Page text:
What Is UDAAP?
UDAAP is an acronym that refers to unfair, deceptive, or abusive acts or practices by those who offer financial products or services to consumers. UDAAPs are illegal, according to the Dodd-Frank Wall Street Reform and Consumer Protection Act of 2010. The rules about UDAAPs were created by the Consumer Financial Protection Bureau (CFPB). Enforcement is shared by the CFPB and the Federal Trade Commission (FTC).
- The acronym UDAAP refers to unfair, deceptive, or abusive acts or practices by those who offer financial products or services to consumers.
- Regulators created new laws in the wake of the financial crisis to protect consumers, which included defining and outlawing UDAAPs.
- Financial product and service providers cannot coerce or deceive consumers into making unwanted purchases and are prohibited from making misleading statements about products and services to consumers.
- The Consumer Financial Protection Bureau has the authority to regulate UDAAPs while the agency shares enforcement responsibilities with the Federal Trade Commission.
- Regulators evaluate financial products and services for consume harm on a regular basis.
Defining and outlawing UDAAPs were among the many steps that financial regulators took following the financial crisis. It was during this time that financial regulators created new laws and regulations to protect consumers and boost consumer confidence in financial transactions. The most notable piece of legislation was the Dodd-Frank Wall Street Reform and Consumer Protection Act.
An unfair practice is one that harms consumers financially and that consumers cannot reasonably avoid. The harm does not have to involve a large amount of money. Under the law, unfair practices do not benefit consumers or market competition which would make the potential for harm a valid trade-off. Financial product and service providers are not allowed to:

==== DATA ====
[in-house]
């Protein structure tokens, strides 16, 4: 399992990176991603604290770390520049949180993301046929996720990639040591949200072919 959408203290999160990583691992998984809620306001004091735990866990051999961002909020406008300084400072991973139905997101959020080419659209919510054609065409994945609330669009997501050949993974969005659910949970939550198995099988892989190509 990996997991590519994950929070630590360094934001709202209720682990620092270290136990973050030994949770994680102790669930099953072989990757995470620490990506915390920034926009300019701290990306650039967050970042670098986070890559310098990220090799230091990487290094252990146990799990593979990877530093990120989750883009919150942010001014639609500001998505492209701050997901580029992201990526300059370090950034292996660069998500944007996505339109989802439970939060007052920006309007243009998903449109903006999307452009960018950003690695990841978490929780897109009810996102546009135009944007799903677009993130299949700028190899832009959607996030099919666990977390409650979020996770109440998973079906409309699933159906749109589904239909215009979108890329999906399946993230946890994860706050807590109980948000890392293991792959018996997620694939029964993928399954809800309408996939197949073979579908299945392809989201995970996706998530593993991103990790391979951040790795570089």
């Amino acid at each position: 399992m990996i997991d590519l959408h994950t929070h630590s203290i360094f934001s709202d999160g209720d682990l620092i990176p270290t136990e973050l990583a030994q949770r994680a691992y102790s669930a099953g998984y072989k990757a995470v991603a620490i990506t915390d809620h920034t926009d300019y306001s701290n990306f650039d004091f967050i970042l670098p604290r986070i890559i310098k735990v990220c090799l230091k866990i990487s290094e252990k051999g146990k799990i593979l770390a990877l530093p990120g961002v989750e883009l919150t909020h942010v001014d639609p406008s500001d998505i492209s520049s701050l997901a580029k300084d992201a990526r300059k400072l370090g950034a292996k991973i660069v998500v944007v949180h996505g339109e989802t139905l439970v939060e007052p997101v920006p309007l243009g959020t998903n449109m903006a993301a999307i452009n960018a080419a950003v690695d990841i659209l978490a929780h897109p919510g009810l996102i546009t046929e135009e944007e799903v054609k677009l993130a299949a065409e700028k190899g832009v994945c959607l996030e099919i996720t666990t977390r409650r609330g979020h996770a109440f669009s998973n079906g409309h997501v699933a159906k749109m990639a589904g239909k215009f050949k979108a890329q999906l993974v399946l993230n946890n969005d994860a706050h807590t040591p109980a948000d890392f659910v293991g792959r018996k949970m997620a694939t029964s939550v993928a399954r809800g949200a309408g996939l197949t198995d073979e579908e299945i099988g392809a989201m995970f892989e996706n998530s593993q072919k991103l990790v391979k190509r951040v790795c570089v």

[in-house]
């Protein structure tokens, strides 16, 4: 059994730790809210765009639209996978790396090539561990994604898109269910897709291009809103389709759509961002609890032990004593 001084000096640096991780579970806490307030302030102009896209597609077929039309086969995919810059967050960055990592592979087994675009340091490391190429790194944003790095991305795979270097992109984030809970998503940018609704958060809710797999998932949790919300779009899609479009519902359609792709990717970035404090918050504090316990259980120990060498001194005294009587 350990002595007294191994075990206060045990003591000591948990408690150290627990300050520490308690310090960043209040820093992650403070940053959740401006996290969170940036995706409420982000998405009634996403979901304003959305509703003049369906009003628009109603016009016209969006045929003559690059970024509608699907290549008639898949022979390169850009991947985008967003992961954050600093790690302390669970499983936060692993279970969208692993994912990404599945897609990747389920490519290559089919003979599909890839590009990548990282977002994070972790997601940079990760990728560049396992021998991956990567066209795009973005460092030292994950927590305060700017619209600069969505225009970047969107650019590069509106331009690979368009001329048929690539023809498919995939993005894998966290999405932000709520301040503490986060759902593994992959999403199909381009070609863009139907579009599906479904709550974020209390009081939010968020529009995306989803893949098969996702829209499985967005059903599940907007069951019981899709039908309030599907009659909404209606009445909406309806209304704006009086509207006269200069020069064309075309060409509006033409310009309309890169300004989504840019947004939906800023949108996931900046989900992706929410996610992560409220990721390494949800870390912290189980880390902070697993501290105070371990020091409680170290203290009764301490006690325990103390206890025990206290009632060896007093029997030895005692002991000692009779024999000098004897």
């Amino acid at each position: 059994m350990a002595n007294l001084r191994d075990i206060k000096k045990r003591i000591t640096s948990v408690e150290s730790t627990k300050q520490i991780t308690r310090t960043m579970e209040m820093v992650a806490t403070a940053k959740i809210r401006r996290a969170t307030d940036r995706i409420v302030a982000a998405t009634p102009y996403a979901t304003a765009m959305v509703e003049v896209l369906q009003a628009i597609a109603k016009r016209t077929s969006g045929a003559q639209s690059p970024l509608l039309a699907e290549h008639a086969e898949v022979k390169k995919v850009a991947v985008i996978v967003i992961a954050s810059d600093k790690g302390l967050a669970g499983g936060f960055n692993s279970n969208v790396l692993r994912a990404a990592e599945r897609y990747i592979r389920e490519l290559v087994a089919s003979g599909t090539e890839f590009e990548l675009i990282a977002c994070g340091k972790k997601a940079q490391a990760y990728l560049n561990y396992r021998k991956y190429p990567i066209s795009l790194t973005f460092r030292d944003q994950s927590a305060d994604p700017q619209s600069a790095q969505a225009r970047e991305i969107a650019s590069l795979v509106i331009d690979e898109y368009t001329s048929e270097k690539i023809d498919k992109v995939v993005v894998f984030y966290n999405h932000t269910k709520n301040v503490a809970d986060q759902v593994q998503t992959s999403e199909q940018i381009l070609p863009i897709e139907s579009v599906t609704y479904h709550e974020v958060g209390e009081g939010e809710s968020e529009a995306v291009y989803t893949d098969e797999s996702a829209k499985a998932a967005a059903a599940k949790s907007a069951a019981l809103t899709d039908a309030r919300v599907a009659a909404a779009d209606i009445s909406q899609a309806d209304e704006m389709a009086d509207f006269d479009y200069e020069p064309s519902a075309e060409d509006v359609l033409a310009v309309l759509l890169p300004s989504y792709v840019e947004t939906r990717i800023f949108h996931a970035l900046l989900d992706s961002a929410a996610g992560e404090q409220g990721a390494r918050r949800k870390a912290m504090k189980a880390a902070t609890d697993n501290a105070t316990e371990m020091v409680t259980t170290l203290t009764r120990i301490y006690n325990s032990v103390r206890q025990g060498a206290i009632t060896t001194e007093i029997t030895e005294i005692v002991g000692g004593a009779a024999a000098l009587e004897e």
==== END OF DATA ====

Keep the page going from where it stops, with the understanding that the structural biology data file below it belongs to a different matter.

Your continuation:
- Coerce or deceive consumers into making unwanted purchases
- Mislead consumers through specific statements or through a lack of clear and full disclosure
The government does not determine which financial products and services are best for consumers, but it does require that consumers have access to information that lets them choose the best options for their situations. Consumers should only have to take reasonable measures—not impractical or expensive ones—to determine whether purchasing certain financial products or services is in their best interests.
The law generally does not cover emotional harm, except possibly in cases of excessive harassment.
The Role of the CFPB
The Consumer Financial Protection Bureau has a key role when it comes to UDAAPs. Dodd-Frank gives the agency the authority to make rules about these practices. The act also includes the authority to enforce any actions that prevent the "unfair, deceptive, or abusive acts or practices" related to consumer offerings and transactions for financial products and services as long as the entity falls within the CFPB's jurisdiction.
The Role of the FTC
The CFPB also grants enforcement authority to the Federal Trade Commission. Just like the other agency, the FTC ensures that financial products and service providers adhere to consumer protection laws by being truthful and ethical in their offerings and practices. As such, it is responsible for investigating complaints, enforcing regulations, and taking any action against entities that violate the law. This includes issuing fines and penalties, and even prosecuting offending service providers.